A couple of my Marathon des Sables friends who are seasoned ultra runners put on the first ultra marathon stage race in America this year called the Grand to Grand.  I knew I wasn’t ready to try it but boy did it have my name written all over it.  Beautiful views, unexplored territory, adventure (but with my friend Tess’s touch of porto-sans and tents that atually have walls). 167 miles self-supported on foot  from the Grand Canyon to the Grand Staircase.  I saw the website and all I could think was “Me! Me! Me!”  I applied for early acceptance so I could get the early-bird discount (these races are expensive).  I decided to leave it to fate, if I got the early acceptance and the discount I would, gulp, do it.  Full price, no way.  I got a lovely email saying they would love to have me and run with me across the desert again.   Only downside is they think I am in the condition I was in 2009 when I did Marathon des Sables (which by the way I thought then I wasn’t in good enough shape, now I REALLY know what out of shape means.) I knew I had better get cracking.  Vacation over.  Time to start training.

My dilema was how to train?  I wasn’t ready to quit my Tri2B team but I was pretty sure in my heart that I did not want to do any triathlons next year.  I still want to swim and bike as cross-training but I’m getting tired of the schlepping required for the sport.  I can’t just up and go.  I have to pack so much stuff and it was getting exhausting having two of everything everywhere (and I STILL don’t have an inhaler with me in CT).  I didn’t want to give up on the team and my coach who had been so supportive.  I knew they would give me the flexibility to train whereever, but what’s the point if you are not training for the same races or even the same sport?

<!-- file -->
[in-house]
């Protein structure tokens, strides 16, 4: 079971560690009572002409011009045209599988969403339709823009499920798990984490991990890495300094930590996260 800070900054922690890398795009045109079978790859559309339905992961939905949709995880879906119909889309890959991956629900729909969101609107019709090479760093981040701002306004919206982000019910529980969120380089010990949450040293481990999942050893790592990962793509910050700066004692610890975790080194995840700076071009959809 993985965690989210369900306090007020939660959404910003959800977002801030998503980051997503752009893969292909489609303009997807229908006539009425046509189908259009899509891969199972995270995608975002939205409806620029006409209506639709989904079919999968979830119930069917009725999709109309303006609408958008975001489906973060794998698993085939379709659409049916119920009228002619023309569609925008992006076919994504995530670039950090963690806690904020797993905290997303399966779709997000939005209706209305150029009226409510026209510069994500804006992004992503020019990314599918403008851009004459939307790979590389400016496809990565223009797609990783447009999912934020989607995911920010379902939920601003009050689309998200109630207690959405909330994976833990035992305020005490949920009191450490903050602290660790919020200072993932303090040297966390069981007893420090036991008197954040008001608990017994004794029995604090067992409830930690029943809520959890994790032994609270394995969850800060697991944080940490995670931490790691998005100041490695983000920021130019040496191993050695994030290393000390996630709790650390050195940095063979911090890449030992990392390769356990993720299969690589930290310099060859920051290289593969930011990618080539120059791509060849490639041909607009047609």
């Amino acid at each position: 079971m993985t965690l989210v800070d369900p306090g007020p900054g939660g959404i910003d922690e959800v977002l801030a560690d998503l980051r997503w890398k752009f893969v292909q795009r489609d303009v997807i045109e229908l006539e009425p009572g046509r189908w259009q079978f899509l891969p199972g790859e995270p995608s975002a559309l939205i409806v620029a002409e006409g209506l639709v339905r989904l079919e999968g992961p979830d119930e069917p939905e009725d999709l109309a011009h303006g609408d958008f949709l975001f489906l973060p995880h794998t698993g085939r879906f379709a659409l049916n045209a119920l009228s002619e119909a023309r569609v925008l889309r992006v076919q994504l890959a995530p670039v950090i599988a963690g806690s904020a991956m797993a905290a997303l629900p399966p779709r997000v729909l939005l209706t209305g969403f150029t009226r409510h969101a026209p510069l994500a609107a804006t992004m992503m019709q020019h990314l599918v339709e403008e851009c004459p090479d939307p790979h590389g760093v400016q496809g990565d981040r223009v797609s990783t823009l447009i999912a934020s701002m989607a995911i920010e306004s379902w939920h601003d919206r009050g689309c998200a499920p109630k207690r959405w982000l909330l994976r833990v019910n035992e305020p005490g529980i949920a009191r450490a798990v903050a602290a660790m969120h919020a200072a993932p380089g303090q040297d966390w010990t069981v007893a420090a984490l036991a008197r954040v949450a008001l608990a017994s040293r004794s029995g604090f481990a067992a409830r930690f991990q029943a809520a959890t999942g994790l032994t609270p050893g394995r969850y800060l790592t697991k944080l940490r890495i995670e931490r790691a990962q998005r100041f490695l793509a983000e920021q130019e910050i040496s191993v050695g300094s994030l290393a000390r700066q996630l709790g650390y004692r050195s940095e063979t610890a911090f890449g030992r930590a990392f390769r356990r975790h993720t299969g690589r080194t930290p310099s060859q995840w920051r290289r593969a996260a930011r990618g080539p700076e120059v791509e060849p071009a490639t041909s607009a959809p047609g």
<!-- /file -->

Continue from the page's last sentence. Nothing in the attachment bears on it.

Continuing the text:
No sooner did I get my acceptance letter for grand 2 grand then I got the call my Mom was in the hospital.  Drop everything head to CT.   This is serious.  Out of the blue life changing stuff.  Who will take care of Dad if something happens to Mom?  Am I ready to really live in CT?  Do I have to give up my apartment?  I simply was not remotely prepared for the idea of something happening to my Mother.  Sure she is 92 but she is more active than many people my age.  She still does sit ups and jumping jacks every morning.  She cooks, cleans, drives, shops, goes to book club and takes care of my 94 year old father.  She has 100% of her mental faculties.  I thought she wasn’t going anywhere.  Wrong.